Clinical data collection
Prior to collecting data in this study, patients provided written consent for participation. Demographic and clinical data, including height, weight, age, gender, operation time, surgical procedure, and anaesthetic management, were acquired by hospital staff from anaesthesia recording sheets. Other data relating to the research procedure, such as body movement and electrotome operation, were recorded by the research team. Regular hospital recordings and specific research notes were then integrated to serve as auxiliary clinical information.
Patients scheduled for elective surgical procedures were recruited from the preoperative clinic at NTUH in 2015. Eligibility criteria related to age, consent, and specific operation type. Those ineligible for inclusion were either (1) under 22 years old, (2) diagnosed with a neurological or cardiovascular disorder, or (3) undergoing surgery involving local anaesthetic rather than general. The selection procedure is illustrated in Fig. 2. According to these criteria, hundreds of patients were eligible for inclusion. However, it was unfortunately not possible to obtain data for all eligible patients (technique failure, procedure interruption), and ultimately data for 110 patients were acquired. General parameter information was obtained for all 110 patients. However, anaesthetic drug management differed with respect to individuals, although propofol and fentanyl inductions were implemented for most patients (n = 100). The detailed characteristics of the participants are provided in Table 1.
ECG data preprocessing
Data conditioning, or preprocessing, is critical for signal analysis for determining DoA and can overcome problems with compatibility and a lack of analysis in advance. It generally consists of data format conversion, noise removal, and data rearrangement. Due to limitations with data collection storage, an ASCII file format was used in this study. Prior to implementing the algorithm, data were transferred into a MATLAB workspace and the notch filter was then used to remove 60 Hz power line noise. All participant data sets were then manually inspected to determine specific segments of artefacts resulting in extremely abnormal QRS waveforms or ECG series saturation (for example, electrical artefacts caused by medical equipment or body movement), particularly for the R peak, which was previously impossible to recognise. Our algorithm was then applied to pre-processed data for further analysis.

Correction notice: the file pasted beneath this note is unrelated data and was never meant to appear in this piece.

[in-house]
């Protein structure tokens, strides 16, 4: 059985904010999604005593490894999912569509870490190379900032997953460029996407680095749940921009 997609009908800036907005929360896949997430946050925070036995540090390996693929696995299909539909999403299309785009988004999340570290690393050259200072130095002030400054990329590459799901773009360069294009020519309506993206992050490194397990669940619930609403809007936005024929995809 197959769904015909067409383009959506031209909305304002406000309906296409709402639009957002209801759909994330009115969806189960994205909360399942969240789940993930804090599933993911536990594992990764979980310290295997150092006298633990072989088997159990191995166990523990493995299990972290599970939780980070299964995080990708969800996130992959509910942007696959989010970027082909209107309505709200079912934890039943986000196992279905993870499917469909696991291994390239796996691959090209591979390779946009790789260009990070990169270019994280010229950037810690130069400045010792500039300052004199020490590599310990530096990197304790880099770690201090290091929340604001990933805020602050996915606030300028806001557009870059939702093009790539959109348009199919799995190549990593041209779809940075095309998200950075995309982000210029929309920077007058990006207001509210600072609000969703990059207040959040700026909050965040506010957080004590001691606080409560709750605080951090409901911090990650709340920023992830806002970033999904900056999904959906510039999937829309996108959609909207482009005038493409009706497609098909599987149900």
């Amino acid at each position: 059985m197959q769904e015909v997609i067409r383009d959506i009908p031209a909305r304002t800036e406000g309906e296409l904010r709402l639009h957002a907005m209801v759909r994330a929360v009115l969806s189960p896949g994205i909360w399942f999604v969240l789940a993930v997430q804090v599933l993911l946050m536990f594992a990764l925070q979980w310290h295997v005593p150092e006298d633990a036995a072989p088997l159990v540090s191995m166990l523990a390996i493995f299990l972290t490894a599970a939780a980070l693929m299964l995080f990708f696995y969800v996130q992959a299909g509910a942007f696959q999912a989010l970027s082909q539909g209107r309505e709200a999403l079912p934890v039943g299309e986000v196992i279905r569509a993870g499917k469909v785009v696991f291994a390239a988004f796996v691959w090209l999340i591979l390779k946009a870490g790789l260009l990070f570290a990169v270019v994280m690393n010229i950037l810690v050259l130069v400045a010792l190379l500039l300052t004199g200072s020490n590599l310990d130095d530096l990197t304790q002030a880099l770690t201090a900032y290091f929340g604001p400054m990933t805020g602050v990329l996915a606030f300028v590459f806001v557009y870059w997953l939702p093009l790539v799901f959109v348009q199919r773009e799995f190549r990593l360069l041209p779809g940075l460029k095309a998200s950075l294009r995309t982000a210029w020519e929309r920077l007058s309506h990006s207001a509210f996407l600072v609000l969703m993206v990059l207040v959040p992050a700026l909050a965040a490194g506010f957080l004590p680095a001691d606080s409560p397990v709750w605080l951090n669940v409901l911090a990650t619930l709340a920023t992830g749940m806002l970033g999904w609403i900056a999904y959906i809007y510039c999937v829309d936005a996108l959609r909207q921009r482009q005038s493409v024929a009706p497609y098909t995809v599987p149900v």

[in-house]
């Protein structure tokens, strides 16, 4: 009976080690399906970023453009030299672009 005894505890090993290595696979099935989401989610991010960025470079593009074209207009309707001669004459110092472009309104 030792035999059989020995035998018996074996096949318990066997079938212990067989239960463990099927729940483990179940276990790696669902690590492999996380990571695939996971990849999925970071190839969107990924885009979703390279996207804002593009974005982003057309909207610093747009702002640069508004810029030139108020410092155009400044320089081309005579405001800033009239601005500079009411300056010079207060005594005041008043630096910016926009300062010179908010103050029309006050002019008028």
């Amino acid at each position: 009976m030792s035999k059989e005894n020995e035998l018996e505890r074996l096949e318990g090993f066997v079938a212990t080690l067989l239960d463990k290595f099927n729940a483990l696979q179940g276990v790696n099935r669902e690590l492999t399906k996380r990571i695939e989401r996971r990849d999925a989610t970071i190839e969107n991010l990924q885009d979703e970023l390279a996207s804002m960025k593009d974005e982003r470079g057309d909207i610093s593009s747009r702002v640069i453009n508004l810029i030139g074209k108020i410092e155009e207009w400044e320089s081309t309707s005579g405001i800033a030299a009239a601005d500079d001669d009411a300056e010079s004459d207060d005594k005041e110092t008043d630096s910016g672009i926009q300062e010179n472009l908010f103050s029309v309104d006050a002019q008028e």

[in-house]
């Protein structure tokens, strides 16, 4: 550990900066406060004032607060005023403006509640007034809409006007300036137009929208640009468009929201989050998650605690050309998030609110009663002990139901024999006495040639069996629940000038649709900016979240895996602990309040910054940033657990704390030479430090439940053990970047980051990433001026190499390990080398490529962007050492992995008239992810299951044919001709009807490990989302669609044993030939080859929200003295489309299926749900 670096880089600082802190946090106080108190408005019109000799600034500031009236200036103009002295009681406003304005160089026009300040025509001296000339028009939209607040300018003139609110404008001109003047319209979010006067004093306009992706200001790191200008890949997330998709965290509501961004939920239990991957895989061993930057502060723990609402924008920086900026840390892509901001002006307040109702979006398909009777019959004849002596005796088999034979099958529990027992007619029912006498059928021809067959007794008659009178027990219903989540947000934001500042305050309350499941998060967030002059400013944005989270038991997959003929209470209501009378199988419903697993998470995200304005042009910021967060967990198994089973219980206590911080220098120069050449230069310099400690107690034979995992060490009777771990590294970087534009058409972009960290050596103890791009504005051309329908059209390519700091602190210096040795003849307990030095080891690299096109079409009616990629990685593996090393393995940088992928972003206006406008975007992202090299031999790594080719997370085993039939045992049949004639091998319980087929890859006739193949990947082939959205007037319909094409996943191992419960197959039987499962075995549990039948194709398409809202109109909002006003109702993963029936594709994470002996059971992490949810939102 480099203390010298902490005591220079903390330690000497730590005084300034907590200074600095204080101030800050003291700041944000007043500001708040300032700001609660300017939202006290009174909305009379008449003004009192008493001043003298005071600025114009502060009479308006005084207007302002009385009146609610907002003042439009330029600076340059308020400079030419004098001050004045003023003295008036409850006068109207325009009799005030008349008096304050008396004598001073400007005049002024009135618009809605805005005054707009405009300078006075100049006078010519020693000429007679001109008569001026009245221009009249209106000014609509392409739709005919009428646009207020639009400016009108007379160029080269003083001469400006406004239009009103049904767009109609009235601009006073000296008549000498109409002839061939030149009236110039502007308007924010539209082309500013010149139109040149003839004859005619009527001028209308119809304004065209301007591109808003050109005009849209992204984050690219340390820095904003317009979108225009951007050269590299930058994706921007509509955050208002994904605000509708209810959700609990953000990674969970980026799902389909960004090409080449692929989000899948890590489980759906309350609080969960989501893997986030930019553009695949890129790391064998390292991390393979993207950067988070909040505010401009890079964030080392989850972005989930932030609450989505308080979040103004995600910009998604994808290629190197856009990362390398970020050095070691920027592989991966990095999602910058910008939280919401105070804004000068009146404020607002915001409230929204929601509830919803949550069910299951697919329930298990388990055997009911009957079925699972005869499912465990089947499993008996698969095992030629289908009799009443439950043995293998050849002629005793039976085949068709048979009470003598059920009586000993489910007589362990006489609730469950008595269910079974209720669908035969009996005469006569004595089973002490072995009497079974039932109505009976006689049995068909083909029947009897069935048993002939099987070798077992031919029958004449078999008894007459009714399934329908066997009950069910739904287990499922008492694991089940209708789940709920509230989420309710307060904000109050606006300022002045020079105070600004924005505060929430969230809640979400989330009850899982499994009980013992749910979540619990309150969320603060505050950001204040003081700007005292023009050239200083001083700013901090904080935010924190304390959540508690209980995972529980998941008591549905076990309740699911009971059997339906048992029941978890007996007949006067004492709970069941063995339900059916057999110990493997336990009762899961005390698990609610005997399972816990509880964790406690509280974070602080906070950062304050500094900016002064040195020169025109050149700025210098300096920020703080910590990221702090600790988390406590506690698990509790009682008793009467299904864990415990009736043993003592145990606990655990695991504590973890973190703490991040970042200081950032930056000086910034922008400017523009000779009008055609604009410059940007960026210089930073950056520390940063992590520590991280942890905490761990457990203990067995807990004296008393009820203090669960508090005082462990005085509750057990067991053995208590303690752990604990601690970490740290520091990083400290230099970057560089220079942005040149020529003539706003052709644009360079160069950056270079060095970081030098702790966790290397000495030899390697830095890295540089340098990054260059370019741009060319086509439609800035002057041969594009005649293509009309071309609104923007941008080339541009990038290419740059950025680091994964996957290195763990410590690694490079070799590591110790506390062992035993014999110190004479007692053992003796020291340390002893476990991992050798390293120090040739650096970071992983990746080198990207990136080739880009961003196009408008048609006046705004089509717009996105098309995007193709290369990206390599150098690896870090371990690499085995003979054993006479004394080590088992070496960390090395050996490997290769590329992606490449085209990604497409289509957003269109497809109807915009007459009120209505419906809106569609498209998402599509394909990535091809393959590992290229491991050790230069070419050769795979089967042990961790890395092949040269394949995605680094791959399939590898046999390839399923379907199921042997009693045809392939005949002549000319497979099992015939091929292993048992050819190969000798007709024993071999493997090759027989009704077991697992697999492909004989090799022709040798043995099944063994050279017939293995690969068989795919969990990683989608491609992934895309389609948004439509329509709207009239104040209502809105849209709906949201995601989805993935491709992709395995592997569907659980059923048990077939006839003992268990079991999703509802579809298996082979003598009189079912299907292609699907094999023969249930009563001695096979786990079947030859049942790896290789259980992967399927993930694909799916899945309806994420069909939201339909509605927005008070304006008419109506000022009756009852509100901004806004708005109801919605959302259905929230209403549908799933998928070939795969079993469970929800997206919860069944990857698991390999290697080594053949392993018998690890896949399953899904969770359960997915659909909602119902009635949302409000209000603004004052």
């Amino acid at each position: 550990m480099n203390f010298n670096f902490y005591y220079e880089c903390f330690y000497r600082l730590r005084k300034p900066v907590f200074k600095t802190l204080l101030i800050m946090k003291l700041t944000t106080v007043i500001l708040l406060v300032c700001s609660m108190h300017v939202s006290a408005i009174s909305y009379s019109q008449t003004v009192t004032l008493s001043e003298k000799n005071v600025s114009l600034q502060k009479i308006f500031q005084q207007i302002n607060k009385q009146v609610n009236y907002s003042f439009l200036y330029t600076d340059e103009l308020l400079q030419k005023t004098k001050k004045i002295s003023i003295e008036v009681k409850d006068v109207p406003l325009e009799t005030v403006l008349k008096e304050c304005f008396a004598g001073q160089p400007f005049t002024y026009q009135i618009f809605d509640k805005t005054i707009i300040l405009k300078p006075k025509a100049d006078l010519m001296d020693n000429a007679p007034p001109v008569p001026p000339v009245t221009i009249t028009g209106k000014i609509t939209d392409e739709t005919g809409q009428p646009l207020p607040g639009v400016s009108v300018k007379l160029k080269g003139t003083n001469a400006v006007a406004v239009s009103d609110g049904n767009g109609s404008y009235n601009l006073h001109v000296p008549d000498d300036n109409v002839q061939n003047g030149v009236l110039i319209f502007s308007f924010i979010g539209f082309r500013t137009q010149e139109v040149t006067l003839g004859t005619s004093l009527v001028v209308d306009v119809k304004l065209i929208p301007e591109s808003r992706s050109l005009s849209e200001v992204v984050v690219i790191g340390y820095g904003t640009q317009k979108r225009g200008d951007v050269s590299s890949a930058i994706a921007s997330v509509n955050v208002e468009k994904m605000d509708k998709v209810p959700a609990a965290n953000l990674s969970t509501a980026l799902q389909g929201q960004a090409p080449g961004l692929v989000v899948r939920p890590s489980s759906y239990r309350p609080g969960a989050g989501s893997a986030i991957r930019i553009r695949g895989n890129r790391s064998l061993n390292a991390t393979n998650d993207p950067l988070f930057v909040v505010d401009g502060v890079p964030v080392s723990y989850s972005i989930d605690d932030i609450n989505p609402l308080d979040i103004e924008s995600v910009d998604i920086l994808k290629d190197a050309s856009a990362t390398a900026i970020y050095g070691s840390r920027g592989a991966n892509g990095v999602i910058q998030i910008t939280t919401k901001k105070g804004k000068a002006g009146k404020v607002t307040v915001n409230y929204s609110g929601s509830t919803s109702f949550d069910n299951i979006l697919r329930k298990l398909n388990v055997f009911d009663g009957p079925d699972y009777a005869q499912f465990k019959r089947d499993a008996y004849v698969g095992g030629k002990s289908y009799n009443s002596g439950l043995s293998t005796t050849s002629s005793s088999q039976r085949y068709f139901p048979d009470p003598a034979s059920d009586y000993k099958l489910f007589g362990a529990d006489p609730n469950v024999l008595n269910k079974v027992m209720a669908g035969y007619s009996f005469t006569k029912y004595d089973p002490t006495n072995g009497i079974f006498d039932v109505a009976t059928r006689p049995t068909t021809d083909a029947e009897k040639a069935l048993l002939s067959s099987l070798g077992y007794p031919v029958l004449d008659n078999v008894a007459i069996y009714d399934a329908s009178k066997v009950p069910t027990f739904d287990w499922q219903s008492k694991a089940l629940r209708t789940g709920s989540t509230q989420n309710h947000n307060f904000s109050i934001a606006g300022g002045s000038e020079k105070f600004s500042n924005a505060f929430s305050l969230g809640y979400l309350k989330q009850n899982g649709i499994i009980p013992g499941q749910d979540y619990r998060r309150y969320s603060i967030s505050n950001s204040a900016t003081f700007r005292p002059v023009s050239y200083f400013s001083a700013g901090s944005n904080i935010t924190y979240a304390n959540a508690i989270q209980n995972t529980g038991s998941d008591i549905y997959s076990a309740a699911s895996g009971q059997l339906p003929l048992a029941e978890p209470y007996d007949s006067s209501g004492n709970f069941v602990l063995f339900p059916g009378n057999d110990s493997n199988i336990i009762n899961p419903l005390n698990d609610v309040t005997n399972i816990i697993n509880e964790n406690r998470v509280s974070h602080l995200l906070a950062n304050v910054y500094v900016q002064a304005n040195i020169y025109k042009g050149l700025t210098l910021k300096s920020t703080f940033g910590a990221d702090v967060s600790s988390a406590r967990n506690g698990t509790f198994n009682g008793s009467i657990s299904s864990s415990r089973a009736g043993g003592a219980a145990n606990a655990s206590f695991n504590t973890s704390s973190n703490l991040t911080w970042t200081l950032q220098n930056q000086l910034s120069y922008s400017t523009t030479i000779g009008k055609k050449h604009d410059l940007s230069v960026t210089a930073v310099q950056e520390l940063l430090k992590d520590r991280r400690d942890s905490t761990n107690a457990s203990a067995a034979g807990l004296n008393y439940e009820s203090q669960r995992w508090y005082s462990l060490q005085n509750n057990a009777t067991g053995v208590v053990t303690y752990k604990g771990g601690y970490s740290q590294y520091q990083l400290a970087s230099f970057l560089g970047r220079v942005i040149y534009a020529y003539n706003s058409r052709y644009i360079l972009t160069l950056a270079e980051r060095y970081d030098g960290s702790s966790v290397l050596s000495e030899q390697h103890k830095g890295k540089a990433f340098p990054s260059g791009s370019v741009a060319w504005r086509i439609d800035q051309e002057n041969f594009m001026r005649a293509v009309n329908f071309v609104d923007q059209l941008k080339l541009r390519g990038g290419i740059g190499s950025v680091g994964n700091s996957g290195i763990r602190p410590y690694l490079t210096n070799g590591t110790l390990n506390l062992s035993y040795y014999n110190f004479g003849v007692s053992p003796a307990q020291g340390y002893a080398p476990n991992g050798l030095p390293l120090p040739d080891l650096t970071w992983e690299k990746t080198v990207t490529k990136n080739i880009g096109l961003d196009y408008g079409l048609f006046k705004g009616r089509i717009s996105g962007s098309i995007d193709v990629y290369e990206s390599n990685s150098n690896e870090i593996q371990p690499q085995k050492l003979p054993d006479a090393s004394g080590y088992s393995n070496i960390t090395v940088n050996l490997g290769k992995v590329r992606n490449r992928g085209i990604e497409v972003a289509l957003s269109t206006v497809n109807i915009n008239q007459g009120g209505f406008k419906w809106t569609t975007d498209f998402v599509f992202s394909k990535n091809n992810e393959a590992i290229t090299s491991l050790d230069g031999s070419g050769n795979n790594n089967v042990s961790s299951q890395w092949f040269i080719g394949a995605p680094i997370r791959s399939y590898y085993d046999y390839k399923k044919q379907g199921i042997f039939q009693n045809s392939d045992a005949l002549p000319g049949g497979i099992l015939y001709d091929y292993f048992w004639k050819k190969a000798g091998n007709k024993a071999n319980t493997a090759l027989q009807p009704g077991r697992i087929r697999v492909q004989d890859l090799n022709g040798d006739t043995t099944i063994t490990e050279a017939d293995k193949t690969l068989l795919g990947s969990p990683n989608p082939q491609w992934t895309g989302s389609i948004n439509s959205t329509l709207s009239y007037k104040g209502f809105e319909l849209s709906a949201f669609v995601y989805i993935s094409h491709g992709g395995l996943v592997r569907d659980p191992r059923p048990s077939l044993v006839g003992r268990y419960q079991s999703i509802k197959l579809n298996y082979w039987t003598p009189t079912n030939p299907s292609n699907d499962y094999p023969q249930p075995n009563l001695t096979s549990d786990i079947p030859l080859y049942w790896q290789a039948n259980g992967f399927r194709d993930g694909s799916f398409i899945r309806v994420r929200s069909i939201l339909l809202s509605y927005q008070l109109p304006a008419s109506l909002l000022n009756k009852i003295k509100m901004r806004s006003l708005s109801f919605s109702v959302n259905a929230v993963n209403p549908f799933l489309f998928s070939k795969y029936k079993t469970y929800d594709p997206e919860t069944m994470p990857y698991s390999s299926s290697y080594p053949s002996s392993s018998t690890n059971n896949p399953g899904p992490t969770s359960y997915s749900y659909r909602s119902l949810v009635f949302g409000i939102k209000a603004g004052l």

It is common knowledge that no accurate standard index exists that is capable of symbolising a patient’s anaesthetic state during clinical surgery. Therefore, five experienced anaesthesiologists were asked to plot subjective scores relating to ‘state of anaesthetic depth’ versus time, based on the data recordings referred to in the previous section and their own rich clinical experience. These scores thus represented an EACL. Criteria determined by the five anaesthesiologists with respect to their assessments of consciousness level were based on both their clinical practice knowledge and supporting information recorded by two research nurses. Any clinical events and signs potentially related to DoA were carefully recorded. Recorded information included (i) intermittent vital signs (such as HR, BP, SPO2); (ii) anaesthetic events, including induction of anaesthesia, tracheal intubation and extubation, the addition of muscle relaxant reversal drugs, and managing airway suction; (iii) surgical events, including the start and end of surgical procedure and the occurrence of any specific noxious stimulus; (iv) clinical signs of the patient, including any types of movement and unusual responses and arousability during induction and emergence from anaesthesia; and (v) any other events that were considered relevant, such as patient demography.